Urry: And you were saying too, that birds actually; they go barhopping. Maybe we should call it “lek-hopping.” There we go.
Frey: Lek-hopping. They’re lek-hopping. So, this great app called “Track Analyst” actually will say where the birds move from one location to the next. Because we have the time information and the date information on these satellite transmissions, we can actually say that: at 6 a.m. was here, and at 12 noon, the bird was over here.
Urry: So basically, he partied all night here, and he didn’t get lucky, he got tiered of the scene…
Frey: He’s going to go somewhere else.
Urry (narrating): Nicki Frey is a specialist in human-wildlife conflicts with the Utah State University Land Extension Program, and has been part of an ongoing study wherein birds are trapped, radio-collared and tracked in an effort to understand their movements, patterns and behaviors.
Frey to Urry: So, here you can see Sage Hen Hollow where we were, and you can see every color is a different bird, and you can see how the birds lekked at Sage Hen Hollow, and then moved down here to what we call “Hatch,” and then here is a new lek called, “Hatch Bench,” that we didn’t confirm until we got these locations.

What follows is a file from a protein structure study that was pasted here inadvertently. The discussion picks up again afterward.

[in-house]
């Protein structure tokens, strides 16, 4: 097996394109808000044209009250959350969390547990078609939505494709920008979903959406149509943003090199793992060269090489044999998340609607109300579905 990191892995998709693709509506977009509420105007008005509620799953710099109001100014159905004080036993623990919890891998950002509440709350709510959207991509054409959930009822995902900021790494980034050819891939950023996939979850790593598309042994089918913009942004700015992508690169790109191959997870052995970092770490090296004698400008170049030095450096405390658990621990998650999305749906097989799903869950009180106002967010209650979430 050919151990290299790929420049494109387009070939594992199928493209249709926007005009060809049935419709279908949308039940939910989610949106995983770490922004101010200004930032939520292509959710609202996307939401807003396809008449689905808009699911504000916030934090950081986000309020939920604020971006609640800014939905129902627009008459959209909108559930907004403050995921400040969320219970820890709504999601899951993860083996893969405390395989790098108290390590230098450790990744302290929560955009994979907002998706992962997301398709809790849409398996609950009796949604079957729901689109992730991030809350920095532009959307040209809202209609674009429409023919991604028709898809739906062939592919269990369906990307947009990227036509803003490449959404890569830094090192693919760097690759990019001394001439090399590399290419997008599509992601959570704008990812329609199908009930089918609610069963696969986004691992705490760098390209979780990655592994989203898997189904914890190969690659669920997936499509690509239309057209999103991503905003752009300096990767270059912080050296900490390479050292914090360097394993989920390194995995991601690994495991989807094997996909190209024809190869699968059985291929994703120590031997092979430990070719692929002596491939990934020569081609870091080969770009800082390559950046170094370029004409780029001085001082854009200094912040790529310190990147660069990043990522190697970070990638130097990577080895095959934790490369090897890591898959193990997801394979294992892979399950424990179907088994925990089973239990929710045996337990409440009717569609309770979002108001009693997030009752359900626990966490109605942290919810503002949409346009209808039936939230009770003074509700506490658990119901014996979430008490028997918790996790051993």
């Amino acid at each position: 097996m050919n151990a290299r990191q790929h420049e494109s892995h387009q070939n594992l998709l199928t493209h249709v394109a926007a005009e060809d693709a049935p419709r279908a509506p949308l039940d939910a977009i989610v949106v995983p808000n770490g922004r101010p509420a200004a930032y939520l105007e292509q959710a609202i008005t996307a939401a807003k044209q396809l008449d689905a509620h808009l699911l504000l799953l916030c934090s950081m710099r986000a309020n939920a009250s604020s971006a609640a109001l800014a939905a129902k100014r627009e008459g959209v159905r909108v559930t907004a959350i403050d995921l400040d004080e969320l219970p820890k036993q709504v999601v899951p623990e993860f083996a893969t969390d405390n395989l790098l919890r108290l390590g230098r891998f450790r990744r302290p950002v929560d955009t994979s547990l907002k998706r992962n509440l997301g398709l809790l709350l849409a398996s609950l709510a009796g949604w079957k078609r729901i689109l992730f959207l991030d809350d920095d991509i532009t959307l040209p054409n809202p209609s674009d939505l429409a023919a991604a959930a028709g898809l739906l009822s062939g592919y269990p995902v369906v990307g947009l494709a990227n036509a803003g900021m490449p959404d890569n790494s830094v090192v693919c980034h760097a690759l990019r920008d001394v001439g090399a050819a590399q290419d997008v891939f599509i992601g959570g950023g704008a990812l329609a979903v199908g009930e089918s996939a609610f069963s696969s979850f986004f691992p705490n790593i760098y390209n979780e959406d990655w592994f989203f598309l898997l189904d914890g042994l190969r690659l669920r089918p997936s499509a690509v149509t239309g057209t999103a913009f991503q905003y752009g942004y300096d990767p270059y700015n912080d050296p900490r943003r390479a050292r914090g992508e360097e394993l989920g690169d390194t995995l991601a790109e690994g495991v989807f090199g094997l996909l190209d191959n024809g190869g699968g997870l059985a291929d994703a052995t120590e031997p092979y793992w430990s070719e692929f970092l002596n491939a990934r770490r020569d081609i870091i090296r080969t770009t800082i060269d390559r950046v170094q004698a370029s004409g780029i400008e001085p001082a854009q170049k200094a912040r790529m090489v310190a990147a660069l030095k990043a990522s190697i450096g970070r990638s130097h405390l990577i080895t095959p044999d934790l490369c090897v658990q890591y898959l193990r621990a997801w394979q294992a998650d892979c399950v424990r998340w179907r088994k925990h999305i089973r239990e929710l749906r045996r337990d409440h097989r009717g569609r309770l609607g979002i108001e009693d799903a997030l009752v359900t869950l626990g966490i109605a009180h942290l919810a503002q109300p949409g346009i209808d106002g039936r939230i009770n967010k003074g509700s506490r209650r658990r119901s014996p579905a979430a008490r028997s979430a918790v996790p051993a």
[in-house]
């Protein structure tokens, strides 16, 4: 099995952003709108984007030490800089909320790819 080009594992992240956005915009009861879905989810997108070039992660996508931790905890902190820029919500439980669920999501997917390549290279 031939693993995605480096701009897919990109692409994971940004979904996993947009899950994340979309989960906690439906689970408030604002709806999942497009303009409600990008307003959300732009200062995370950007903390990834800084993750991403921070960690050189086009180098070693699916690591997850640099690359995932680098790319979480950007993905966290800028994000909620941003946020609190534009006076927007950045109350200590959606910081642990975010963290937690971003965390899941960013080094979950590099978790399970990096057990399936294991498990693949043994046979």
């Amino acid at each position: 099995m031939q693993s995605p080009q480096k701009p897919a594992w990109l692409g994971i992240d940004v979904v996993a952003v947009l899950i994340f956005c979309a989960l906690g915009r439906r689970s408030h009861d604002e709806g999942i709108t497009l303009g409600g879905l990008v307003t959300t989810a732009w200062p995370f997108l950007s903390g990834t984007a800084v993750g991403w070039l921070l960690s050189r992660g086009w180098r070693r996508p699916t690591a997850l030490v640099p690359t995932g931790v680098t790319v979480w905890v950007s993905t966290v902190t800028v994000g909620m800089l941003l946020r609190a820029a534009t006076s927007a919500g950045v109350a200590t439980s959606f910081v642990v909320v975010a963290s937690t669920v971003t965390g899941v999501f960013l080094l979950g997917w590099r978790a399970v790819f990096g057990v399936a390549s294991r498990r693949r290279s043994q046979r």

Urry: New meaning it actually is a new lek, or new meaning that it’s newly discovered?
Frey: Newly discovered by us. So, the [Utah] Division [of Wildlife Resources] is now counting it as a lek where it wasn’t five years ago.
Urry (narrating): Frey took an EnviroNews 4K night-shot camera along for the ride on one of her outings – allowing us an inside look at one of the countless efforts underway on the ground – programs aimed at saving a species.
Frey for EnviroNews: We are back at Sage Hen Hollow. We’re going to do some sage grouse trapping tonight. So, we’ve got an ATV; we’ve got some nets over here; and we’ve got some spotlighters, and we’re basically going to walk along the trails until we find sage grouse.